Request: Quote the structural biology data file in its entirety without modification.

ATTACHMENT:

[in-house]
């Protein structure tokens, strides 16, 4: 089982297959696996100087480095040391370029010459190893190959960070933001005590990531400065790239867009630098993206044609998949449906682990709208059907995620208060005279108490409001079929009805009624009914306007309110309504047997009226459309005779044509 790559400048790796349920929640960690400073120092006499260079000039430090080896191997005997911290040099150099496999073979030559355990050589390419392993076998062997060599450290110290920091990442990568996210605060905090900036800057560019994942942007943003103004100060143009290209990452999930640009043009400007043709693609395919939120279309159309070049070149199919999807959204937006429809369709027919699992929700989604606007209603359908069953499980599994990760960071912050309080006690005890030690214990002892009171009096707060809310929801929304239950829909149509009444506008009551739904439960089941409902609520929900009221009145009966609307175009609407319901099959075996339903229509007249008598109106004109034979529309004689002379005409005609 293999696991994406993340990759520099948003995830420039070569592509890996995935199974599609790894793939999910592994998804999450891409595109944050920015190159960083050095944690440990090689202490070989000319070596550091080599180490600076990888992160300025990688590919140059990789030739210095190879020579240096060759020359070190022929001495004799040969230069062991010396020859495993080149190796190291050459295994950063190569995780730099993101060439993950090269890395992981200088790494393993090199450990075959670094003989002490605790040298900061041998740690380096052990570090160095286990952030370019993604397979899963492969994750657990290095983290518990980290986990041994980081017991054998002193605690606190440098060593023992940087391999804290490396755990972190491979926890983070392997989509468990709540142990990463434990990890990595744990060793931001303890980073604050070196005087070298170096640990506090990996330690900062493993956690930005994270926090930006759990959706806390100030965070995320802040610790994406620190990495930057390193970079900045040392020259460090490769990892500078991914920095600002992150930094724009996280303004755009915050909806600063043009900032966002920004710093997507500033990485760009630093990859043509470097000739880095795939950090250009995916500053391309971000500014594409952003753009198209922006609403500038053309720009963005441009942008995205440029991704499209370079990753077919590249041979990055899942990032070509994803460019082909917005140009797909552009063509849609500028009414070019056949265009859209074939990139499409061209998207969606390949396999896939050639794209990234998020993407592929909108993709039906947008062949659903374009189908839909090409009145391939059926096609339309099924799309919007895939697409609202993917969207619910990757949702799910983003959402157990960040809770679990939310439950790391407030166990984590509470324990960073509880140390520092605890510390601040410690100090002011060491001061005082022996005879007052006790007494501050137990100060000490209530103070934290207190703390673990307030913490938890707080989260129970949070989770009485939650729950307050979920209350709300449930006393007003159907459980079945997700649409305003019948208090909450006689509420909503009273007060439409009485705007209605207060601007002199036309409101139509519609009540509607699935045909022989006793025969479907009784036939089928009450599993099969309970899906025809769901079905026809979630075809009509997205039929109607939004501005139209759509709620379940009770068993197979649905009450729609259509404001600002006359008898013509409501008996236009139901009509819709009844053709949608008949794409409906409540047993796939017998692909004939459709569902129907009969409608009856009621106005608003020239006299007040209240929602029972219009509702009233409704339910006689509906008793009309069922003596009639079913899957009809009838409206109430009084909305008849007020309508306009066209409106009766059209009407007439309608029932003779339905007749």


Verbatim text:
[in-house]
């Protein structure tokens, strides 16, 4: 089982297959696996100087480095040391370029010459190893190959960070933001005590990531400065790239867009630098993206044609998949449906682990709208059907995620208060005279108490409001079929009805009624009914306007309110309504047997009226459309005779044509 790559400048790796349920929640960690400073120092006499260079000039430090080896191997005997911290040099150099496999073979030559355990050589390419392993076998062997060599450290110290920091990442990568996210605060905090900036800057560019994942942007943003103004100060143009290209990452999930640009043009400007043709693609395919939120279309159309070049070149199919999807959204937006429809369709027919699992929700989604606007209603359908069953499980599994990760960071912050309080006690005890030690214990002892009171009096707060809310929801929304239950829909149509009444506008009551739904439960089941409902609520929900009221009145009966609307175009609407319901099959075996339903229509007249008598109106004109034979529309004689002379005409005609 293999696991994406993340990759520099948003995830420039070569592509890996995935199974599609790894793939999910592994998804999450891409595109944050920015190159960083050095944690440990090689202490070989000319070596550091080599180490600076990888992160300025990688590919140059990789030739210095190879020579240096060759020359070190022929001495004799040969230069062991010396020859495993080149190796190291050459295994950063190569995780730099993101060439993950090269890395992981200088790494393993090199450990075959670094003989002490605790040298900061041998740690380096052990570090160095286990952030370019993604397979899963492969994750657990290095983290518990980290986990041994980081017991054998002193605690606190440098060593023992940087391999804290490396755990972190491979926890983070392997989509468990709540142990990463434990990890990595744990060793931001303890980073604050070196005087070298170096640990506090990996330690900062493993956690930005994270926090930006759990959706806390100030965070995320802040610790994406620190990495930057390193970079900045040392020259460090490769990892500078991914920095600002992150930094724009996280303004755009915050909806600063043009900032966002920004710093997507500033990485760009630093990859043509470097000739880095795939950090250009995916500053391309971000500014594409952003753009198209922006609403500038053309720009963005441009942008995205440029991704499209370079990753077919590249041979990055899942990032070509994803460019082909917005140009797909552009063509849609500028009414070019056949265009859209074939990139499409061209998207969606390949396999896939050639794209990234998020993407592929909108993709039906947008062949659903374009189908839909090409009145391939059926096609339309099924799309919007895939697409609202993917969207619910990757949702799910983003959402157990960040809770679990939310439950790391407030166990984590509470324990960073509880140390520092605890510390601040410690100090002011060491001061005082022996005879007052006790007494501050137990100060000490209530103070934290207190703390673990307030913490938890707080989260129970949070989770009485939650729950307050979920209350709300449930006393007003159907459980079945997700649409305003019948208090909450006689509420909503009273007060439409009485705007209605207060601007002199036309409101139509519609009540509607699935045909022989006793025969479907009784036939089928009450599993099969309970899906025809769901079905026809979630075809009509997205039929109607939004501005139209759509709620379940009770068993197979649905009450729609259509404001600002006359008898013509409501008996236009139901009509819709009844053709949608008949794409409906409540047993796939017998692909004939459709569902129907009969409608009856009621106005608003020239006299007040209240929602029972219009509702009233409704339910006689509906008793009309069922003596009639079913899957009809009838409206109430009084909305008849007020309508306009066209409106009766059209009407007439309608029932003779339905007749």